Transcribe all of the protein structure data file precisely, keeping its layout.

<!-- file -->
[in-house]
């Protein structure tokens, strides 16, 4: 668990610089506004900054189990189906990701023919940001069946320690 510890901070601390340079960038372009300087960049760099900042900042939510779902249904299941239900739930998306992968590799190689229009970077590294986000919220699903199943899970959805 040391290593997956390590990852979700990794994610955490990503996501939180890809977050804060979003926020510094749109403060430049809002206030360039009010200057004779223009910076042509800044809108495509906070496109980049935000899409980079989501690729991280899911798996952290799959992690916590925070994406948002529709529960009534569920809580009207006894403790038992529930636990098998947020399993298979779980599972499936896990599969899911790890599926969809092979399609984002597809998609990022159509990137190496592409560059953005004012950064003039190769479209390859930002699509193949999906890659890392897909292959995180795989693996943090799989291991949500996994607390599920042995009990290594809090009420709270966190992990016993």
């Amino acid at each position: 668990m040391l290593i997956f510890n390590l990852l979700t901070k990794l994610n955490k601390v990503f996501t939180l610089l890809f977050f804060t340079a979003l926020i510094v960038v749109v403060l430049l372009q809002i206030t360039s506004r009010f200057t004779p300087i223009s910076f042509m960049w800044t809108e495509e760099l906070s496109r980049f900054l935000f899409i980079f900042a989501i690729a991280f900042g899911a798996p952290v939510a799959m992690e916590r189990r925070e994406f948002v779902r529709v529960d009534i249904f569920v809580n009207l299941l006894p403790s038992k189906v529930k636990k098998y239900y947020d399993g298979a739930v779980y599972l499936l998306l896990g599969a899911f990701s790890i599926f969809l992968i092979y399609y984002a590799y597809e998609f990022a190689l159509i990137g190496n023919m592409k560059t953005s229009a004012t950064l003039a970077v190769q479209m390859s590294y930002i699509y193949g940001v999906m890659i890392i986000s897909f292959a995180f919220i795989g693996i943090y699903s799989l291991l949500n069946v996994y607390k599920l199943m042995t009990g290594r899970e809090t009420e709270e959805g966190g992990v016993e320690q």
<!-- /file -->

[in-house]
């Protein structure tokens, strides 16, 4: 668990610089506004900054189990189906990701023919940001069946320690 510890901070601390340079960038372009300087960049760099900042900042939510779902249904299941239900739930998306992968590799190689229009970077590294986000919220699903199943899970959805 040391290593997956390590990852979700990794994610955490990503996501939180890809977050804060979003926020510094749109403060430049809002206030360039009010200057004779223009910076042509800044809108495509906070496109980049935000899409980079989501690729991280899911798996952290799959992690916590925070994406948002529709529960009534569920809580009207006894403790038992529930636990098998947020399993298979779980599972499936896990599969899911790890599926969809092979399609984002597809998609990022159509990137190496592409560059953005004012950064003039190769479209390859930002699509193949999906890659890392897909292959995180795989693996943090799989291991949500996994607390599920042995009990290594809090009420709270966190992990016993």
């Amino acid at each position: 668990m040391l290593i997956f510890n390590l990852l979700t901070k990794l994610n955490k601390v990503f996501t939180l610089l890809f977050f804060t340079a979003l926020i510094v960038v749109v403060l430049l372009q809002i206030t360039s506004r009010f200057t004779p300087i223009s910076f042509m960049w800044t809108e495509e760099l906070s496109r980049f900054l935000f899409i980079f900042a989501i690729a991280f900042g899911a798996p952290v939510a799959m992690e916590r189990r925070e994406f948002v779902r529709v529960d009534i249904f569920v809580n009207l299941l006894p403790s038992k189906v529930k636990k098998y239900y947020d399993g298979a739930v779980y599972l499936l998306l896990g599969a899911f990701s790890i599926f969809l992968i092979y399609y984002a590799y597809e998609f990022a190689l159509i990137g190496n023919m592409k560059t953005s229009a004012t950064l003039a970077v190769q479209m390859s590294y930002i699509y193949g940001v999906m890659i890392i986000s897909f292959a995180f919220i795989g693996i943090y699903s799989l291991l949500n069946v996994y607390k599920l199943m042995t009990g290594r899970e809090t009420e709270e959805g966190g992990v016993e320690q």